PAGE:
The Lost One – Part One
Kelgen stood amidst a dying forest, barren in the coming autumn, and looked up. Jethus hung by his neck from the branch of a large oak. The rope that strangled his throat had been pinned down by a stake at one end then tossed over the branch, where he was then forced from this life and into the next, crossing the Ever Door.
Kelgen sucked in a shaky breath. He tried to steady himself, to quell the nausea roiling in his belly. The world blurred, and he had to turn away. A brief respite. That’s all he needed.
Jethus’ eyes were gone.
The sickness built to a crescendo. He relieved the contents of his stomach, using the long sleeves of his white robe to dab away the bile that soaked his lips. He thanked the Three Gods that the morning brought with it a gentle, easterly wind to cool his hot face. The second sun slowly rose to sheath the land in a scarlet sheen.
Red light dawning… how fitting, he thought, forcing himself upright to study Jethus for a final time. The body desiccated, baking as it did for what he could only guess was a few weeks. Blood encrusted the eye sockets. Maggots wormed their way in and out of those pits. Silver plaited hair draped over the shoulders, which could barely hold up the robe and allowed it to shrug halfway down the length of the arms.
The front fluttered open, and the tattered fabric revealed Jethus’ chest had been split wide, cut as if with a serrated edge, and the heart removed. Any attached veins or arteries along with it.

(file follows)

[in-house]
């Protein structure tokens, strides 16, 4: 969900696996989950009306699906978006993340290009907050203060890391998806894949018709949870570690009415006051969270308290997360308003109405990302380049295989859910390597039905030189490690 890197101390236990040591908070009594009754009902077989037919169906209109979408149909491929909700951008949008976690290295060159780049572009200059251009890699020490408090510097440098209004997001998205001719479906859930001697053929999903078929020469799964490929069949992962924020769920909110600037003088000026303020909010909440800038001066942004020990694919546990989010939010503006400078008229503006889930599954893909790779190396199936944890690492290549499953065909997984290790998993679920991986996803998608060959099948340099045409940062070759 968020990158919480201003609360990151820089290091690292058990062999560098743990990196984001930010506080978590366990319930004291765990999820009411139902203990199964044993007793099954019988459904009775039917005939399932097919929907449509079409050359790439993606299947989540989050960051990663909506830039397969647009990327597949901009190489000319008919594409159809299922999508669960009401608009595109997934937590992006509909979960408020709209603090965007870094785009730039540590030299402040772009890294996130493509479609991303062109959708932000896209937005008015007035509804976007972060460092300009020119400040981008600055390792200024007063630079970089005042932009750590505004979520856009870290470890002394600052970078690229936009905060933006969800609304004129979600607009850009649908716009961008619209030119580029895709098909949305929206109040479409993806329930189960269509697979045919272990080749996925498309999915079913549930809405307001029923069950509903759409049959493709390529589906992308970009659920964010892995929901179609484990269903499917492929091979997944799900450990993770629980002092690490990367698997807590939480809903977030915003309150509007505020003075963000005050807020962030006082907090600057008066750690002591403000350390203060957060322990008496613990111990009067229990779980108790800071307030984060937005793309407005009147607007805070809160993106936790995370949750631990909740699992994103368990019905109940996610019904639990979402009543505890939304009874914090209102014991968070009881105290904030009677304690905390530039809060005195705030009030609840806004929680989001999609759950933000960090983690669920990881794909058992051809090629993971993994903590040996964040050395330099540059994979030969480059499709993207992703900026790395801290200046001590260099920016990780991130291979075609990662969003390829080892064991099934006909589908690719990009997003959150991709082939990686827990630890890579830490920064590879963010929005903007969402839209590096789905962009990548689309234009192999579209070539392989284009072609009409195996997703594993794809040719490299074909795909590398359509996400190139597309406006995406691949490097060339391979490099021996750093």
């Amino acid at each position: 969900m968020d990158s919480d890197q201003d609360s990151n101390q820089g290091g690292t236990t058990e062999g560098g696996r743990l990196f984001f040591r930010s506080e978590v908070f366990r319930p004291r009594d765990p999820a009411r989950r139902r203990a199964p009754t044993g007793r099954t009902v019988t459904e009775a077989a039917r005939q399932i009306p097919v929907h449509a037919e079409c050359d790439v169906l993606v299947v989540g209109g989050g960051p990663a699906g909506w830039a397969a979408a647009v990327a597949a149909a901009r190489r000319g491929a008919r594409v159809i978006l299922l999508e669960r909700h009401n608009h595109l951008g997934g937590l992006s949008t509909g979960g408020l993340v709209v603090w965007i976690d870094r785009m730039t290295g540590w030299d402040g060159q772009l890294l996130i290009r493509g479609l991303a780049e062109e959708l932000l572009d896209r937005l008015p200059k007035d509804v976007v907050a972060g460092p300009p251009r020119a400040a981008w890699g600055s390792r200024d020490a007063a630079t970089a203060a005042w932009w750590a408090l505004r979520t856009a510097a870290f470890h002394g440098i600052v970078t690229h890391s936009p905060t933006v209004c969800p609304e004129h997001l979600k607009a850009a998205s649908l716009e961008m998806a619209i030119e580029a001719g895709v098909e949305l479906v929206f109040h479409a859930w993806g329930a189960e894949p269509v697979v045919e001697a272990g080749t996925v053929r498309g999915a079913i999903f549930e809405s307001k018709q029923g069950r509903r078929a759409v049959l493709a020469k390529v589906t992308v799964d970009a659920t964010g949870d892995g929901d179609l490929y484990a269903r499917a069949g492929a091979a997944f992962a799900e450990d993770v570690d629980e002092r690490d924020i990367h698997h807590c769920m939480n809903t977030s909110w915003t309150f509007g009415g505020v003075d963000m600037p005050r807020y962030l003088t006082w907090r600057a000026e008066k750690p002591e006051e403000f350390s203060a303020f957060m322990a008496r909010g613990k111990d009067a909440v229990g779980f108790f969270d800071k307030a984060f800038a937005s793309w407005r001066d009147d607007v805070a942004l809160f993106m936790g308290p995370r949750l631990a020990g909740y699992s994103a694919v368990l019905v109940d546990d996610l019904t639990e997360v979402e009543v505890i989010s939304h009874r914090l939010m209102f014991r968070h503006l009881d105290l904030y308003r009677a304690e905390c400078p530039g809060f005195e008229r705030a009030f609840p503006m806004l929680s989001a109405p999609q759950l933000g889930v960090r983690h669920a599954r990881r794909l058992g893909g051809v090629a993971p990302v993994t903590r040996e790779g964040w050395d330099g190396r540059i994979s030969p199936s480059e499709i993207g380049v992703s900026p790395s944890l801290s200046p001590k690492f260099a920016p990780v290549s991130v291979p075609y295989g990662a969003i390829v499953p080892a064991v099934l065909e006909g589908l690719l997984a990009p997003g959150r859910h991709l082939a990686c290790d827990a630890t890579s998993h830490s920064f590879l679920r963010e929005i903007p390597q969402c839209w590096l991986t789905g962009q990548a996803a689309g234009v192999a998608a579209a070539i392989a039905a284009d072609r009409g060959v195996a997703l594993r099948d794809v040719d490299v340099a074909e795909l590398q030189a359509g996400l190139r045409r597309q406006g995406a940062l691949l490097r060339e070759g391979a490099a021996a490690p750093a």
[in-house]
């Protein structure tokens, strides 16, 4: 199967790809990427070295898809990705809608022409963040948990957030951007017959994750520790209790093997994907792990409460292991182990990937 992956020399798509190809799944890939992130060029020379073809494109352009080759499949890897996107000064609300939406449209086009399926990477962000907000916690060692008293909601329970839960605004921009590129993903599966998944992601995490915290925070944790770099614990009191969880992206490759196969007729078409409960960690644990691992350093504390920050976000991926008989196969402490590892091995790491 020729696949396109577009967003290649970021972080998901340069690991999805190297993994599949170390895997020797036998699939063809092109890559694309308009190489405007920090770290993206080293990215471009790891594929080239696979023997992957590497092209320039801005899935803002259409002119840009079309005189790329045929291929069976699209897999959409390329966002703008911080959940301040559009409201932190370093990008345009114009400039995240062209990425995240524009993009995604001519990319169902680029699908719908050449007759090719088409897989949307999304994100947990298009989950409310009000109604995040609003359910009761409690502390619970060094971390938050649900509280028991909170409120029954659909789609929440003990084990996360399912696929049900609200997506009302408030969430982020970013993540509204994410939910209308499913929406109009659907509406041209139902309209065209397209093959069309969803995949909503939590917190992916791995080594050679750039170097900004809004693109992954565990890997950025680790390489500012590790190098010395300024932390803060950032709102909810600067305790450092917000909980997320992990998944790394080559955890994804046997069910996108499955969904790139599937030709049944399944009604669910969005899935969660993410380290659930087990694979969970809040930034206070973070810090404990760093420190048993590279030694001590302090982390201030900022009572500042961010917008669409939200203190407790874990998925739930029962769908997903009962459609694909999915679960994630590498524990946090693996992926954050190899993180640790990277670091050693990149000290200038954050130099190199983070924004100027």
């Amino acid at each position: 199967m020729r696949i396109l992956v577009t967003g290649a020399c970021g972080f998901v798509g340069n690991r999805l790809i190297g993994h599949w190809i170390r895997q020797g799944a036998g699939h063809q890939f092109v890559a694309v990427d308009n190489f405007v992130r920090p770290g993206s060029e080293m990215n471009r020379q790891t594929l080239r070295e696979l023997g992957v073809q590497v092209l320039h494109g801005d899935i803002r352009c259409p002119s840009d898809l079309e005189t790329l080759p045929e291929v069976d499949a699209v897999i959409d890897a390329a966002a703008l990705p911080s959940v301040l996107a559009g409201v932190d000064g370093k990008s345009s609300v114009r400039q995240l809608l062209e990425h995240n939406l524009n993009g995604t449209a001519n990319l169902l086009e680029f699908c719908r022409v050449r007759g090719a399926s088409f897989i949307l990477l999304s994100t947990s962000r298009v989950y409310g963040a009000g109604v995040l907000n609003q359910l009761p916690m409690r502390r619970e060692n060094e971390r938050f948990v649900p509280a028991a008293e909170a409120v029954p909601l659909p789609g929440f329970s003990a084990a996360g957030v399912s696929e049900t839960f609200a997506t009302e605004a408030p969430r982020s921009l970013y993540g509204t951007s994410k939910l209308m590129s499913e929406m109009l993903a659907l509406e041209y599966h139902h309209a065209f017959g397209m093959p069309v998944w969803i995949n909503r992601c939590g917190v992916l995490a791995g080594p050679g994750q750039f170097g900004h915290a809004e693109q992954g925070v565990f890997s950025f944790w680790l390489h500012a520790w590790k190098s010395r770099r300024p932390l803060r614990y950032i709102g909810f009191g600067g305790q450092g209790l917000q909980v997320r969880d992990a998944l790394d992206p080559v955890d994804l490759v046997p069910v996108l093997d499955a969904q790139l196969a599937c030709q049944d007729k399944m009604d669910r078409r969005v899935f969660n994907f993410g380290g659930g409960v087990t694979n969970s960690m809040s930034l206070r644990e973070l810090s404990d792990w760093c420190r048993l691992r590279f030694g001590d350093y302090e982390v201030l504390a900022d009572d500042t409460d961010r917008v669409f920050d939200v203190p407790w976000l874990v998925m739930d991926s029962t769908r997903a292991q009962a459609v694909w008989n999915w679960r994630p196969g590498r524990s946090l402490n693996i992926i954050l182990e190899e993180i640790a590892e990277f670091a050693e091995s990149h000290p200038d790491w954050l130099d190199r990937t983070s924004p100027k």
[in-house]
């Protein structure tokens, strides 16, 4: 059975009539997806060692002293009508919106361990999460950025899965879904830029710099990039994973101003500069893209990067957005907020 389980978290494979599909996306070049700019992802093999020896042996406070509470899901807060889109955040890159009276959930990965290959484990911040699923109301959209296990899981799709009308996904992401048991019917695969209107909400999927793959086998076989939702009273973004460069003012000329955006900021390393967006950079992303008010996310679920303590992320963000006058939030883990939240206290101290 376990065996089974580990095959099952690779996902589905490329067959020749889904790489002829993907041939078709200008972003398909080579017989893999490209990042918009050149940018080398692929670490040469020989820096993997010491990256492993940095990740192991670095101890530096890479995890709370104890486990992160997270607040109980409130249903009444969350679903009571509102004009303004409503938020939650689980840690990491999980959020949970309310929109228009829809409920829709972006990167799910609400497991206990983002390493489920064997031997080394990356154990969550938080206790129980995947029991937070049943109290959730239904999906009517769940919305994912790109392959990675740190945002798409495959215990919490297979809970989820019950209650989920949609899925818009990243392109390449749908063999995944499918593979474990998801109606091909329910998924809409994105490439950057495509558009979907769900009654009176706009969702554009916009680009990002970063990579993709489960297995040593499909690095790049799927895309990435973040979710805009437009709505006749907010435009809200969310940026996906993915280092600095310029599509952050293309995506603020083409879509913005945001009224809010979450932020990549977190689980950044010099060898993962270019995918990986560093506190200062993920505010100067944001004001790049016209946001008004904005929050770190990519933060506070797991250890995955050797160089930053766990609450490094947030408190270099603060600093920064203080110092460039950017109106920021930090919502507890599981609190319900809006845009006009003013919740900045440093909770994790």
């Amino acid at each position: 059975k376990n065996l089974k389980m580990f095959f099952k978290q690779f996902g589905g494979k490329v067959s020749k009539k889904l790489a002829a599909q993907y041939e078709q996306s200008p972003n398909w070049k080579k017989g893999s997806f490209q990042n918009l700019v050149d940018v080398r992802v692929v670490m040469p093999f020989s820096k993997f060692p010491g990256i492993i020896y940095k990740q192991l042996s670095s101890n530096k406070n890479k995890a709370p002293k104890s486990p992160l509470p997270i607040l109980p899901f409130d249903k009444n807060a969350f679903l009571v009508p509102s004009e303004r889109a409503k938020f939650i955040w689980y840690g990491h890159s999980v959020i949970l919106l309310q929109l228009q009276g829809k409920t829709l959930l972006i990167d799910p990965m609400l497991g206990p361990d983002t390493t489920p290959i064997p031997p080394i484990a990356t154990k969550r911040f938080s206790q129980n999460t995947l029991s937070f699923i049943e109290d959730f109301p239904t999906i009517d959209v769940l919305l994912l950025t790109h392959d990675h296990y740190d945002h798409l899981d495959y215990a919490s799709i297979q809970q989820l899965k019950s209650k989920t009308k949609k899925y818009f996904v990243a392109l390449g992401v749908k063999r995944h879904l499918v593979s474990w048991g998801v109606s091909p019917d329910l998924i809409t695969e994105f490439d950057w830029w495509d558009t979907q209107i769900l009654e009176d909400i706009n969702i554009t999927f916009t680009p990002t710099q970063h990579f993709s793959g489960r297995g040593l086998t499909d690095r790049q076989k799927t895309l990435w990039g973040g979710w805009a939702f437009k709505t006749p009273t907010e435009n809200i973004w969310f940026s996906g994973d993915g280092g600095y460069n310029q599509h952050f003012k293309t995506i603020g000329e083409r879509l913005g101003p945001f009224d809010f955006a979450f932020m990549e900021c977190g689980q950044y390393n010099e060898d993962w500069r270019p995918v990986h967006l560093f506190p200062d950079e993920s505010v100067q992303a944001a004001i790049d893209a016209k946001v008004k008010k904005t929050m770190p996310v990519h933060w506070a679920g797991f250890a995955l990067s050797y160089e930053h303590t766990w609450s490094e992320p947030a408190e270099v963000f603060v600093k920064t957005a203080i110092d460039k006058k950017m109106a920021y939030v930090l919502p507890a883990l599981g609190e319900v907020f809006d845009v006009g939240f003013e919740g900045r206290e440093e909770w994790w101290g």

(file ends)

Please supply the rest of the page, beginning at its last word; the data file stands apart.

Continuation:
Kelgen shuddered. It was not an image of careful, measured violence but of unbridled rage. From what he could tell, his old friend died experiencing pain that could sear the very soul. Merely imagining it almost brought Kelgen to his knees, but he once again kept his balance, fighting the knots tying his chest tight, and with tears streaming like fierce rivers down his cheeks, he muttered the Beggar’s Prayer:
May the Three bear you well
Across the Ever Door
In this, your passing, I witness you worthy
Your Road has worn its track —
He paused, his every breath trembling. Unable to finish the Prayer, he grasped the corpse of Jethus by the knees and sobbed as if his old friend’s torture had been his own.
Heat rose above the desert’s sands in rippling waves. Ilenia stood on the crest of a dune, waiting. As she had for hours. Her contact was late, not for the first time. Though she grew weary of his constant delays, she begrudgingly admired his consistency. If she arrived before the second sun began its ascent, he appeared when it reached its peak. If she showed at the height of the afternoon, then he came at night. Previously arranged times did not matter, but at least there was a pattern.
Still, patience was not something for which she was known.
Blond locks peeked out from under her turban to obstruct her eyes, and she brushed them away. She gazed across a never-ending sea of sand, dunes like ocean waves spread along the horizon. Nothing but. No sign of him yet. Her good nature was being chafed with each hour gone. And that good nature was hard to attain.
“Is it now?” whispered a gruff voice. She wheeled to face the source, hands on the pommels of the knives at her hips. A black-cloaked old man, stooped and brandishing a gnarled wooden cane, peered at her from within a shadowy hood. His eyes gleamed an icy blue. She saw only a thin outline of his smirk despite the brightness of the day.